By Juan Calvillo
The Los Angeles Community College District will phase its nine colleges back into limited in-person classes in the fall following the state’s color-coded “Blueprint for a Safer Economy” protocol.
East Los Angeles College’s comeback committee is working with faculty, staff and administration in an effort to decide on which classes will return in person with limited sizes in the fall semester.
Melinda Nish, LACCD deputy chancellor, said colleges will move into the red tier of the state’s blueprint this week. The district is using a combination of the state’s blueprint and colored tier system in its “COVID-19 Re-Engagement Grid.”
Nish said the district will not require anyone to have gotten a vaccination for COVID-19 to return to in-person classes on their campuses. She said that the district colleges would also not require testing to be done for return to in-person classes.
Nish said everyone coming on campus would be checked out following the standard questions of whether the person had been near an infected person or if they were having any symptoms.
All of the precautions of hand washing, social distancing, face coverings (masks) and staying home if the person was feeling sick are going to be followed as well.
Nish said in-person classes and preventative measures like social distancing didn’t mean instructors would not be able to help students. She said the health department was optimistic that if a person gets the vaccine and wears a mask, the need for social distancing will diminish as time goes on.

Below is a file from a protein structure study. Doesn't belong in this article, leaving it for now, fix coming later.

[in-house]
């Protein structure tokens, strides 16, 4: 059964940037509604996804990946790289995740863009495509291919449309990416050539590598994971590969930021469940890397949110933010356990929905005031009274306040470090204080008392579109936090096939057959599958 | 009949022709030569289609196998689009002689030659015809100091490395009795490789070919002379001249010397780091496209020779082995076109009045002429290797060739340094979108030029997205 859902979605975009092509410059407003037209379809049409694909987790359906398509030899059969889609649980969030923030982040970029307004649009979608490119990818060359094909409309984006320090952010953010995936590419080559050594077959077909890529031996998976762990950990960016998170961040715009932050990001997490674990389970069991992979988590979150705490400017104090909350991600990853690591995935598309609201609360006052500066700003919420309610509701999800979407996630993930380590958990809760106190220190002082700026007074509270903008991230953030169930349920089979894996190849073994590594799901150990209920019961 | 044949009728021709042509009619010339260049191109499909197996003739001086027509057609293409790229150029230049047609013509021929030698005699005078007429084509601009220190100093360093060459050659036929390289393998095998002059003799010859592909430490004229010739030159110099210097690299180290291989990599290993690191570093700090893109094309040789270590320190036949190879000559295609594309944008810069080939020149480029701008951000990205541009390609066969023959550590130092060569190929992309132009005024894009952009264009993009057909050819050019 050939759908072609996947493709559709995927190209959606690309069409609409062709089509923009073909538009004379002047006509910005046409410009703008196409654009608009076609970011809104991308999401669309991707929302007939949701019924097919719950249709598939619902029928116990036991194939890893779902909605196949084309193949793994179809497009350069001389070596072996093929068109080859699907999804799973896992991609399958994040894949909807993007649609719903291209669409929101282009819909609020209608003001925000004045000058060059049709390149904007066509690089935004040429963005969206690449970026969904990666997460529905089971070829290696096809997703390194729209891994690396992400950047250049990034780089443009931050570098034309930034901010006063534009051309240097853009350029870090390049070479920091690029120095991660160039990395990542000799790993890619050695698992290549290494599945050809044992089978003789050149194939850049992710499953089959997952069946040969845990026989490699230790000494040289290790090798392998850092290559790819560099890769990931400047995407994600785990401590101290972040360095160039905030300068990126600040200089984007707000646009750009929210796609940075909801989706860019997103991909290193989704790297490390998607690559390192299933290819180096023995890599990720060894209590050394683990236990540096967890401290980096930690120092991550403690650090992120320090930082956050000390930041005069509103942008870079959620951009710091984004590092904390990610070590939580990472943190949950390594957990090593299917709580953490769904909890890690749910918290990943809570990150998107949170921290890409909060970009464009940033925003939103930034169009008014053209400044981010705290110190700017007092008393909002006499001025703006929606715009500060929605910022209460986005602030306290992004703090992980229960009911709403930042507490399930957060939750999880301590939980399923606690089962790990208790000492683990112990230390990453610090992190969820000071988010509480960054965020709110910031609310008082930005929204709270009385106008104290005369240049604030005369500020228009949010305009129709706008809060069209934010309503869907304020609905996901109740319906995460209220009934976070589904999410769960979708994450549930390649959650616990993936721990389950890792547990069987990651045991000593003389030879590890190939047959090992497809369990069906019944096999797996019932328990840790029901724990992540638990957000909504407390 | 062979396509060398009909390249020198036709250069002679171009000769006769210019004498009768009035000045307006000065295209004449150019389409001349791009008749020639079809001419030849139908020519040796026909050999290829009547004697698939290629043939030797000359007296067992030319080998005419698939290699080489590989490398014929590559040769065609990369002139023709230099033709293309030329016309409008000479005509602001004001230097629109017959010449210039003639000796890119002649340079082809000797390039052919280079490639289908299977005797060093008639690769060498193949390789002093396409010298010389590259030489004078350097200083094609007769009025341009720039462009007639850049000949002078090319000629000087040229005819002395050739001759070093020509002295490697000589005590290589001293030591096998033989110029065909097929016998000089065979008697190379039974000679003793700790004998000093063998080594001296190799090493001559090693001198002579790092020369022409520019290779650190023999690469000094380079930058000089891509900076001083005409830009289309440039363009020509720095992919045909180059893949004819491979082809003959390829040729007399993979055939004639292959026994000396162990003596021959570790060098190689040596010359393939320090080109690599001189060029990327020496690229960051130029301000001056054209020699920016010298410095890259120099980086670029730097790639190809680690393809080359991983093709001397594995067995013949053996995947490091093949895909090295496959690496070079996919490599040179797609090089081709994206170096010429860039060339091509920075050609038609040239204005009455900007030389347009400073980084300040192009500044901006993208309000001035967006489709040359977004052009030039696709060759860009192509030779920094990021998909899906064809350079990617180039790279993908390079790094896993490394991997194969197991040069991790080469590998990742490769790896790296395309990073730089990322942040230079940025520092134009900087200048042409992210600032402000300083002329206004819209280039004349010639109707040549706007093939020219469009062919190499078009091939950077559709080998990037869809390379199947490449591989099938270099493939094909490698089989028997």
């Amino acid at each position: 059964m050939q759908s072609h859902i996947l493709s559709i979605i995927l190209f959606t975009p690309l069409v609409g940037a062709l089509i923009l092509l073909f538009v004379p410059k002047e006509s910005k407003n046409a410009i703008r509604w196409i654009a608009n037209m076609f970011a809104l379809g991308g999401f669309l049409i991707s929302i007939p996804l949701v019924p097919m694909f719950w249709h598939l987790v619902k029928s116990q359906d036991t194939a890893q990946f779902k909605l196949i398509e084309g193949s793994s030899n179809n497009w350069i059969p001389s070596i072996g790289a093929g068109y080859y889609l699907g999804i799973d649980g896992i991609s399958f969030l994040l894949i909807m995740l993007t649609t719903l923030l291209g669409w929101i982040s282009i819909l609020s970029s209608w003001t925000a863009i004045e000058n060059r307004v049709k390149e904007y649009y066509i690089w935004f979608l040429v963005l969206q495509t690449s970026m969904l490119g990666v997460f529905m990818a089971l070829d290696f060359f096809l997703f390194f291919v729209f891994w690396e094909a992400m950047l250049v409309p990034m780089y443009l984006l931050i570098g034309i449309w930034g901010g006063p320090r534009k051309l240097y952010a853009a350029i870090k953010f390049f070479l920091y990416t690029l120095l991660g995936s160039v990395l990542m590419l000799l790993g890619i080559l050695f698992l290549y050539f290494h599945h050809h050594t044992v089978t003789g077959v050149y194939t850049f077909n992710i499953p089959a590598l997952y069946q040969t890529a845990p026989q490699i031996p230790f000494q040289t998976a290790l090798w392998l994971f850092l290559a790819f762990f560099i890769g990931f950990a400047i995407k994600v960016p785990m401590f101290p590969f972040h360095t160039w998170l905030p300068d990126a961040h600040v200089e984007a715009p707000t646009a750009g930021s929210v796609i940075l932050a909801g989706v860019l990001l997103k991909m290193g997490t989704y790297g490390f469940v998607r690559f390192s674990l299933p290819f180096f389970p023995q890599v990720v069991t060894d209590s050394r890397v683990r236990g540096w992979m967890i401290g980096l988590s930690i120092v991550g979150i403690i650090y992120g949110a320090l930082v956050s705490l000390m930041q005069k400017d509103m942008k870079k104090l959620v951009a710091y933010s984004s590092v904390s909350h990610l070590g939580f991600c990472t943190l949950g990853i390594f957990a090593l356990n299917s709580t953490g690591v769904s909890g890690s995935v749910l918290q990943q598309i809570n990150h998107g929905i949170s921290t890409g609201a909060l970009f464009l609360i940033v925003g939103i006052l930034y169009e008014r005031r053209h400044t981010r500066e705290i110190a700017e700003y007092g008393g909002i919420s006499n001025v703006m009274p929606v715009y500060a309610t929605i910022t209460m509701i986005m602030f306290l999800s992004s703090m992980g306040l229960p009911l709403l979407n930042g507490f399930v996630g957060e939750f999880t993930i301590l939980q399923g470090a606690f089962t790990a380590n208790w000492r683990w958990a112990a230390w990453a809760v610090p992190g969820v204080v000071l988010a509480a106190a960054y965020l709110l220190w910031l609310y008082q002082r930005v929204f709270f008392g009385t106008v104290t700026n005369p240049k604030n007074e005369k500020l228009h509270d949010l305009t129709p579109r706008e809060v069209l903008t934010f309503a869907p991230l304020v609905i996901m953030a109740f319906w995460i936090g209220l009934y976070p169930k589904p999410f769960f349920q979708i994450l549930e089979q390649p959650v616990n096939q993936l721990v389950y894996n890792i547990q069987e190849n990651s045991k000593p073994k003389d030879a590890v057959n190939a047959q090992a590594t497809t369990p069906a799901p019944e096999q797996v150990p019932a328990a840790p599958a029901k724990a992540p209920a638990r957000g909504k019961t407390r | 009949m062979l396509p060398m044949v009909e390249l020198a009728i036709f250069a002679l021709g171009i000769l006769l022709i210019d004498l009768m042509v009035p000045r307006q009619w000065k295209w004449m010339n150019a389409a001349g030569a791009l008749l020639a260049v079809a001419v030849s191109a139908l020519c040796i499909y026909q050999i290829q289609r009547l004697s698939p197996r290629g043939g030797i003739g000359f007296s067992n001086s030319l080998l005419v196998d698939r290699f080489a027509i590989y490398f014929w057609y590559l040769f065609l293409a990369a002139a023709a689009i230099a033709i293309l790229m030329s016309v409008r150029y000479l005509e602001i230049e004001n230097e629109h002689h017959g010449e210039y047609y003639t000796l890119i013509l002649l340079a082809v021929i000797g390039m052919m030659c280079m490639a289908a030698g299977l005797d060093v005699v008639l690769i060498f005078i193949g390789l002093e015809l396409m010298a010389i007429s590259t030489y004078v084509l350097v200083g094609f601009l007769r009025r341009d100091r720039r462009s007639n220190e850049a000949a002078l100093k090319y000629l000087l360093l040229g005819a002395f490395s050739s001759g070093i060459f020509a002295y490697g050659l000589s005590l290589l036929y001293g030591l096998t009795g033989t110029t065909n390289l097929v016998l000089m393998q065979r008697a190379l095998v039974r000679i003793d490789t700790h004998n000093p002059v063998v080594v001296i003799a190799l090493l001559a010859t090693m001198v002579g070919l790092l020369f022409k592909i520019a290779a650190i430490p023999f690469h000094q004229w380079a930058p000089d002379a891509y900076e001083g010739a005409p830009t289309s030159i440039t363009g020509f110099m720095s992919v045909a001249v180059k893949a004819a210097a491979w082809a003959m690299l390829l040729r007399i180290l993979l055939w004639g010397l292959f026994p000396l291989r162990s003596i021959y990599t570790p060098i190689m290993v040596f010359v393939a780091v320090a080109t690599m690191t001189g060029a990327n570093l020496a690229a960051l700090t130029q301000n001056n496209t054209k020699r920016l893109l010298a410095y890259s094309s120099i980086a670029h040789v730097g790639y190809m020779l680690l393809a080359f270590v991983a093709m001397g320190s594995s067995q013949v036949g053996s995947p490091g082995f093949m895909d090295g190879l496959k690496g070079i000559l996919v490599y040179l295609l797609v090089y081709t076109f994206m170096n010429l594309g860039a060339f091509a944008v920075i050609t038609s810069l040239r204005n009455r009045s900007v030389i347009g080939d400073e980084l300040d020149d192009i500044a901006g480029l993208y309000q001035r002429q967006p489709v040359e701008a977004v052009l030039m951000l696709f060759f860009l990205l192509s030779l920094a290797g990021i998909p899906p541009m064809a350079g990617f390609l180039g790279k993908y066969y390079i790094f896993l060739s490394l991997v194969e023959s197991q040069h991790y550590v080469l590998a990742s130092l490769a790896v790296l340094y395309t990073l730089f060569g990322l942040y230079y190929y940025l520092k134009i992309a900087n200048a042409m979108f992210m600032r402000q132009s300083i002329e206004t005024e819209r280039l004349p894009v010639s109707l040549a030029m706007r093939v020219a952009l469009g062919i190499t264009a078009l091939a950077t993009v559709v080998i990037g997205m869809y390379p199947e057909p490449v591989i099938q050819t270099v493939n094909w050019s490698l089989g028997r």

She said instructors could help students despite not adhering to social distance as long as they followed the other safety protocols.
“If you are working in a lab, and you need to assist a student with something and you are going to get within six feet, you can do that. But you minimize that time and you’re trying to avoid having a 15 minute contact with a person,” Nish said.
She said the district encourages those that are returning to get vaccinated, but that is all they can do. Competitive sports will have their own procedures when returning.
Nish said they would follow what most competitive sports are doing, which means weekly tests and a disclosure of the test results. She said the idea was that if the rules for each tier were followed as well as sanitary precautions were taken, things would progress well.